And, once again, it’s still standing. What do you know?
We made the same observation in February, as the Great Northern grain elevator defied the idea that it was in crisis and threatening to collapse.
That was two months after the windstorm that tore a hole in its façade. Now, five months after the damage was inflicted, the grain elevator remains wounded but otherwise none the worse. It’s a fact that judges, lawyers, preservationists and others need to keep in mind as they reconsider the crazy order to tear down this historic structure.
The longer this goes on, the more obvious it becomes that opponents of demolition are on the right side of this: The damage, though it may appear severe to the untrained eye, is superficial – cosmetic, even. Therefore, any order allowing the building to be razed is based not on any threat to the building or the people near it, but on a tortured legal interpretation of the order, itself.
Maybe that won’t happen. An appeals court last week ruled that Justice Emilio Colaiacovo erred in not considering evidence offered by a preservation group, the Campaign for Greater Buffalo History, Architecture & Culture. The state Appellate Division in Rochester reversed Colaiacovo’s ruling that would have allowed the historic building to be demolished and ordered him to hold a new hearing. In the meantime, a restraining order continues to prevent demolition.
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James Comerford, then the city’s commissioner of permits and inspections, signed the demolition order on Dec. 17, six days after the storm. But today, 143 days after the “emergency” order was issued, the building remains defiantly sturdy, despite a nasty hole in one wall.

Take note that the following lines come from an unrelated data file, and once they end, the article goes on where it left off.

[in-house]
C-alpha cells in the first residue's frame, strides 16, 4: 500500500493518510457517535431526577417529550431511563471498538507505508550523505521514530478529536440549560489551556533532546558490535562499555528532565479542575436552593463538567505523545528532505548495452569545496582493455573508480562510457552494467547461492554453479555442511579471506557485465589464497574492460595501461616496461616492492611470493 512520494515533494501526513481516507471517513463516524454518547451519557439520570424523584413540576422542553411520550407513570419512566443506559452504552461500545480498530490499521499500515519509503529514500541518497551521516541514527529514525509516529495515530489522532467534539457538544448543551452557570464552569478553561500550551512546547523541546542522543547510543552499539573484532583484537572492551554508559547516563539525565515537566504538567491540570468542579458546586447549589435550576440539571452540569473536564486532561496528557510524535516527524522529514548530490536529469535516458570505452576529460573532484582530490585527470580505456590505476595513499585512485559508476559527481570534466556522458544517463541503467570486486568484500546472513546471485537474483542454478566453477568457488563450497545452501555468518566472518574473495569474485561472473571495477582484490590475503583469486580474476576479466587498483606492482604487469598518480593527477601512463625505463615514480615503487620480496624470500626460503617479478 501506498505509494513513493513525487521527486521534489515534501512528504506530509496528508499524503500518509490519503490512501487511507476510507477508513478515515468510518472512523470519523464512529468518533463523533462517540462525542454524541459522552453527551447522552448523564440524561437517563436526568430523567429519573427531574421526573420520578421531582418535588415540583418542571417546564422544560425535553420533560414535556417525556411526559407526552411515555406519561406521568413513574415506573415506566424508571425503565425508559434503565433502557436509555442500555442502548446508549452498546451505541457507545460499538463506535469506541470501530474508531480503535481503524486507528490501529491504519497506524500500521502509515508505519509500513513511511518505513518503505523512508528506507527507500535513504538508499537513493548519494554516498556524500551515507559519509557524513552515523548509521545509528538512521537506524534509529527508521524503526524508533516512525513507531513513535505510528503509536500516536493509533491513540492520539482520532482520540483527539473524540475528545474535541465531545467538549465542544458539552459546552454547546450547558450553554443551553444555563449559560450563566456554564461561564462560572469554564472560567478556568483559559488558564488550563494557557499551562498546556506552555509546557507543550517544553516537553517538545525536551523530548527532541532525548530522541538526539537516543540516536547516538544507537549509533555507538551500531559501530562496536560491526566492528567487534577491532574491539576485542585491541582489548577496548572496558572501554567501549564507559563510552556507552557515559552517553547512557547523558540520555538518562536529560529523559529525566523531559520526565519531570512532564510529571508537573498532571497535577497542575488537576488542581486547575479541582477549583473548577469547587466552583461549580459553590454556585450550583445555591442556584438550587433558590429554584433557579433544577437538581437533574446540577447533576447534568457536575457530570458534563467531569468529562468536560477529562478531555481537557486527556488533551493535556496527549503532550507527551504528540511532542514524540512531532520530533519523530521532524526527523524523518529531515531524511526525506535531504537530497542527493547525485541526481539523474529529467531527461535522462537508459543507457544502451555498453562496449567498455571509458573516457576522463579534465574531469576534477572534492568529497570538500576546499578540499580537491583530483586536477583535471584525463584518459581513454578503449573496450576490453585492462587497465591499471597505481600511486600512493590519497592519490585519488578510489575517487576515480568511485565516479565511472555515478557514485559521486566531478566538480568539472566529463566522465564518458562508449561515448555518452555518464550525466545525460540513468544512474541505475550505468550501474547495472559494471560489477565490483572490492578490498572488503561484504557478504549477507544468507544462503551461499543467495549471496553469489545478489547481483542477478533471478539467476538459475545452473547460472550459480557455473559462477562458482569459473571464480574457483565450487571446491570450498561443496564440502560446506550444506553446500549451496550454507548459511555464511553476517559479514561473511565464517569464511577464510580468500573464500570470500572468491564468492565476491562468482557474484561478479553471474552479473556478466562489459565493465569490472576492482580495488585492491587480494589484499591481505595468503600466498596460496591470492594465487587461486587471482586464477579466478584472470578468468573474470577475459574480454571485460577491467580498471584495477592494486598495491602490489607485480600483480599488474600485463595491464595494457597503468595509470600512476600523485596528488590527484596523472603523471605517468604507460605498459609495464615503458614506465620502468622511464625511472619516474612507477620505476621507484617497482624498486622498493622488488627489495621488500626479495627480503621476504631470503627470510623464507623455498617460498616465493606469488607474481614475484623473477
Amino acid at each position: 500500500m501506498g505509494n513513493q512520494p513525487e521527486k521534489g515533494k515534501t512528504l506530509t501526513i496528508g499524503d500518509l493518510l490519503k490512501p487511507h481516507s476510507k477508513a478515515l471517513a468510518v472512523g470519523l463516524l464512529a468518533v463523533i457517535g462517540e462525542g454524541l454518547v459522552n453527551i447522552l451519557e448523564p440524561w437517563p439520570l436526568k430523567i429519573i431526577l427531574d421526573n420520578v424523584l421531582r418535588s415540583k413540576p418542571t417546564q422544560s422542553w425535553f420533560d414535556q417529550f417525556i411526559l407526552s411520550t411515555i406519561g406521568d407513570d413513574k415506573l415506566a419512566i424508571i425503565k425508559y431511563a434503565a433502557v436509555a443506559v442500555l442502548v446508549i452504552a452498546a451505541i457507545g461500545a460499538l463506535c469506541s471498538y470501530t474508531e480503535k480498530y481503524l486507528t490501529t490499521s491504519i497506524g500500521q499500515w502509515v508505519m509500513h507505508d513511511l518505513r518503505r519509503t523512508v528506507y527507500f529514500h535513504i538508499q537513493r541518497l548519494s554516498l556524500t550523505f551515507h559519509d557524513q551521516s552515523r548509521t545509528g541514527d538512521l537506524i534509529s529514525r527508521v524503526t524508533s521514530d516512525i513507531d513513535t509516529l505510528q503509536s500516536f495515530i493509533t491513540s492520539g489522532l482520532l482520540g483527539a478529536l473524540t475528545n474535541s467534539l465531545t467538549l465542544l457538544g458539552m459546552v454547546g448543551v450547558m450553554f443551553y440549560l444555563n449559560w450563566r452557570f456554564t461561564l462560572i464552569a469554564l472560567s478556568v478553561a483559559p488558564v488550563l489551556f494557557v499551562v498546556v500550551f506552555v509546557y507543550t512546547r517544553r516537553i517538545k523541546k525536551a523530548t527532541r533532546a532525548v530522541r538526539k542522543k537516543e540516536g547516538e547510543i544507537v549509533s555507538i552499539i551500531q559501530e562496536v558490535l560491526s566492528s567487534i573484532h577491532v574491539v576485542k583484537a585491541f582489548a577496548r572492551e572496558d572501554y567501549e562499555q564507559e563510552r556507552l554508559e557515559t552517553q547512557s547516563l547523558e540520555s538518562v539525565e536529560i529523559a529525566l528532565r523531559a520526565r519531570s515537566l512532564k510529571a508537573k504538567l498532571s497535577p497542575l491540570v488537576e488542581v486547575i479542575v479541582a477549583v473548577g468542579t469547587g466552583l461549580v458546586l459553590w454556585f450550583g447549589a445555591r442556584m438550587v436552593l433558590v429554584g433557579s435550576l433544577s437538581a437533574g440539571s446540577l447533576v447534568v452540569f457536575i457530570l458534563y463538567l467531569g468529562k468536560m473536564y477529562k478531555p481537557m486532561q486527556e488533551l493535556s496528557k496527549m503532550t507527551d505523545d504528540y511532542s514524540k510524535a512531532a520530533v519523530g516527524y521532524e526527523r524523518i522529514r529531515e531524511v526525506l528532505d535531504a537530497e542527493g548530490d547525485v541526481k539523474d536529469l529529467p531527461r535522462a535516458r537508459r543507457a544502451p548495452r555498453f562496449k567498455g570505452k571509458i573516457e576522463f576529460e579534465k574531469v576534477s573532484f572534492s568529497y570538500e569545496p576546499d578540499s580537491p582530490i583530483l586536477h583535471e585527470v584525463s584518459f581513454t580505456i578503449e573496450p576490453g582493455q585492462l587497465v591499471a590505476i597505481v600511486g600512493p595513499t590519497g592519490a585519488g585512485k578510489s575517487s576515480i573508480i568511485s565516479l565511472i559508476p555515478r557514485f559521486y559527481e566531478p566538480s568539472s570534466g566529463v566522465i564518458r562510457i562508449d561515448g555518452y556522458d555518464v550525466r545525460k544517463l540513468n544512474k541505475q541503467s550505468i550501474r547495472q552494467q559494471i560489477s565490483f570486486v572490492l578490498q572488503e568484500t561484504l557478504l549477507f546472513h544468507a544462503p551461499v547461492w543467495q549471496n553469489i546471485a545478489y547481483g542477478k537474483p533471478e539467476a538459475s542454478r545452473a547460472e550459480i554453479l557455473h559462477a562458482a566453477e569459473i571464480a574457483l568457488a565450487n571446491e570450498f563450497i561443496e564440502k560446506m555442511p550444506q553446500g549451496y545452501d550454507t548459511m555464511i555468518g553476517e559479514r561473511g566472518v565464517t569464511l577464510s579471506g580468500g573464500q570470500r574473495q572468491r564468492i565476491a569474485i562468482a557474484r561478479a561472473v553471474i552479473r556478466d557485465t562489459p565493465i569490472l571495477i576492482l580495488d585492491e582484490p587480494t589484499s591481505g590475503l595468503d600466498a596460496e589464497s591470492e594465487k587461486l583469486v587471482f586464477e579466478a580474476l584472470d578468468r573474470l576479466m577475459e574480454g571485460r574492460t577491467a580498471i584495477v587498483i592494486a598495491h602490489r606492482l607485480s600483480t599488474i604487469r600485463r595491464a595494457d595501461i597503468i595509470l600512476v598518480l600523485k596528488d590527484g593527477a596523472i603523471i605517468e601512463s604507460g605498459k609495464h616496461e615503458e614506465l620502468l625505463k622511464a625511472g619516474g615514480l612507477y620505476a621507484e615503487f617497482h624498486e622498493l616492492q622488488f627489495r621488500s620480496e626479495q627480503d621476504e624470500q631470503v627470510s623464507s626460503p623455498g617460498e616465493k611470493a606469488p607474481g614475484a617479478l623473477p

That goes to the preservation group’s point. Said Tim Tielman, the group’s director: “We are confident that once our experts and evidence are put before the court, it will become clear that the city and Commissioner Comerford acted arbitrarily and capriciously in issuing an emergency demolition order that clearly was not necessary.”
Predictably, the elevator’s owner, Archer Daniels Midland, insists – the building’s refusal to collapse notwithstanding – that great danger exists and that “demolition is necessary to protect our employees, our neighbors and the public.”
But as one expert observed in an “Another Voice” column last month, the building’s innovative structure keeps it sound. Inside, “giant steel cylindrical grain bins are riveted together and to the frame to create a single solid mass of steel anchored to bedrock,” wrote Paul McDonnell, president of the Campaign for Greater Buffalo and president-elect of the American Institute of Architects, New York State.
The brick wall that was damaged is several feet thick, McDonnell wrote, and serves merely as an envelope that “keeps the weather out and bins shaded.” Everything inside is supported by the steel frame. No steel touches the brick.
So, the risk is that any loose bricks could fall, injuring a person or property. But it’s been five months since the storm and not only has that not happened, but no effort has been made to repair the damage. That’s not surprising, since ADM has been angling for years to tear the structure down. It doesn’t want the thing.
But the grain elevator is historic. Not only is the building old – it was built in 1897 – but it’s the last remaining brick-enclosed steel structure elevator in North America. Less significant, perhaps, but adding to its value is that it is the first grain elevator in the world, along with the Electric Elevator, to harness electricity from Niagara Falls.
A lot of people want to save this historic grain elevator, including Buffalo Mayor Byron W. Brown who urged ADM to save it even though his commissioner signed its death warrant. Developer Douglas Jemal, who says it can easily be saved and repurposed, has offered to buy it. Only ADM wants to tear it down.
It shouldn’t be allowed. There is no emergency. There is only the fixable damage that came from a 2021 storm and years of deferred maintenance.
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